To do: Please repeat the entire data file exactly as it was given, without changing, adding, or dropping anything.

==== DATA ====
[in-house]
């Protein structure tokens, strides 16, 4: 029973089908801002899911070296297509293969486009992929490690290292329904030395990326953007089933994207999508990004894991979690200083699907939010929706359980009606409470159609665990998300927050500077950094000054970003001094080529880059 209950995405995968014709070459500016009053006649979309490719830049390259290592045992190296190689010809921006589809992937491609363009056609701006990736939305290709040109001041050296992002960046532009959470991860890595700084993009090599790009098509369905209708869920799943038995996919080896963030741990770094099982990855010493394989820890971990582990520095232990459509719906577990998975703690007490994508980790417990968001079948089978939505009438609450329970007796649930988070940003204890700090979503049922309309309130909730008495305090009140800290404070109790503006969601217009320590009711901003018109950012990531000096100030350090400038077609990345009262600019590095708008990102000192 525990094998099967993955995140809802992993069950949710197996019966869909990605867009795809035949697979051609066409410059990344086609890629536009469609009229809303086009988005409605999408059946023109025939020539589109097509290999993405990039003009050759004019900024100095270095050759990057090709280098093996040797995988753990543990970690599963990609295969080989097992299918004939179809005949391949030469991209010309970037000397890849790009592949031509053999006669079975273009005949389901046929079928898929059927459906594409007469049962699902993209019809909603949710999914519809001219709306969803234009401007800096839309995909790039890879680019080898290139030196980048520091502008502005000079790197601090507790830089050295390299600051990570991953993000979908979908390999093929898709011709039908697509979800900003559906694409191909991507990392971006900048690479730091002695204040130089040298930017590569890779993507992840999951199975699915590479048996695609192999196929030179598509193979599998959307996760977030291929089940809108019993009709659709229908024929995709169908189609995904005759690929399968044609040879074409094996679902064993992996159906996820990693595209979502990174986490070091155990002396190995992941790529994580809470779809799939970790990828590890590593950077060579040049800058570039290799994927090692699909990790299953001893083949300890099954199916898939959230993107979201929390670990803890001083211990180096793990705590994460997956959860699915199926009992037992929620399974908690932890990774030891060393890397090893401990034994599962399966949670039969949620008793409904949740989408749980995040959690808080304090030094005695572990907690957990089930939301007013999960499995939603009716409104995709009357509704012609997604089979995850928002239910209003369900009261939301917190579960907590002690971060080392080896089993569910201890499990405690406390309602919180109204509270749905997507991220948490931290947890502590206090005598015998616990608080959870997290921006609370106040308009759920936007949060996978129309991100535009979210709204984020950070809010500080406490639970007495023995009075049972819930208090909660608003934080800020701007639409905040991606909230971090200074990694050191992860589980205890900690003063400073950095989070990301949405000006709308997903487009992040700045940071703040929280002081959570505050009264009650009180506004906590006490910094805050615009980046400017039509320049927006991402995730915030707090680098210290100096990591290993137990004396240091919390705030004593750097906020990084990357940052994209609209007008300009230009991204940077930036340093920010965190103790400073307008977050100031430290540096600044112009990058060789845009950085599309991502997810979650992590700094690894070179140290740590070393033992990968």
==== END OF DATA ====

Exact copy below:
[in-house]
């Protein structure tokens, strides 16, 4: 029973089908801002899911070296297509293969486009992929490690290292329904030395990326953007089933994207999508990004894991979690200083699907939010929706359980009606409470159609665990998300927050500077950094000054970003001094080529880059 209950995405995968014709070459500016009053006649979309490719830049390259290592045992190296190689010809921006589809992937491609363009056609701006990736939305290709040109001041050296992002960046532009959470991860890595700084993009090599790009098509369905209708869920799943038995996919080896963030741990770094099982990855010493394989820890971990582990520095232990459509719906577990998975703690007490994508980790417990968001079948089978939505009438609450329970007796649930988070940003204890700090979503049922309309309130909730008495305090009140800290404070109790503006969601217009320590009711901003018109950012990531000096100030350090400038077609990345009262600019590095708008990102000192 525990094998099967993955995140809802992993069950949710197996019966869909990605867009795809035949697979051609066409410059990344086609890629536009469609009229809303086009988005409605999408059946023109025939020539589109097509290999993405990039003009050759004019900024100095270095050759990057090709280098093996040797995988753990543990970690599963990609295969080989097992299918004939179809005949391949030469991209010309970037000397890849790009592949031509053999006669079975273009005949389901046929079928898929059927459906594409007469049962699902993209019809909603949710999914519809001219709306969803234009401007800096839309995909790039890879680019080898290139030196980048520091502008502005000079790197601090507790830089050295390299600051990570991953993000979908979908390999093929898709011709039908697509979800900003559906694409191909991507990392971006900048690479730091002695204040130089040298930017590569890779993507992840999951199975699915590479048996695609192999196929030179598509193979599998959307996760977030291929089940809108019993009709659709229908024929995709169908189609995904005759690929399968044609040879074409094996679902064993992996159906996820990693595209979502990174986490070091155990002396190995992941790529994580809470779809799939970790990828590890590593950077060579040049800058570039290799994927090692699909990790299953001893083949300890099954199916898939959230993107979201929390670990803890001083211990180096793990705590994460997956959860699915199926009992037992929620399974908690932890990774030891060393890397090893401990034994599962399966949670039969949620008793409904949740989408749980995040959690808080304090030094005695572990907690957990089930939301007013999960499995939603009716409104995709009357509704012609997604089979995850928002239910209003369900009261939301917190579960907590002690971060080392080896089993569910201890499990405690406390309602919180109204509270749905997507991220948490931290947890502590206090005598015998616990608080959870997290921006609370106040308009759920936007949060996978129309991100535009979210709204984020950070809010500080406490639970007495023995009075049972819930208090909660608003934080800020701007639409905040991606909230971090200074990694050191992860589980205890900690003063400073950095989070990301949405000006709308997903487009992040700045940071703040929280002081959570505050009264009650009180506004906590006490910094805050615009980046400017039509320049927006991402995730915030707090680098210290100096990591290993137990004396240091919390705030004593750097906020990084990357940052994209609209007008300009230009991204940077930036340093920010965190103790400073307008977050100031430290540096600044112009990058060789845009950085599309991502997810979650992590700094690894070179140290740590070393033992990968």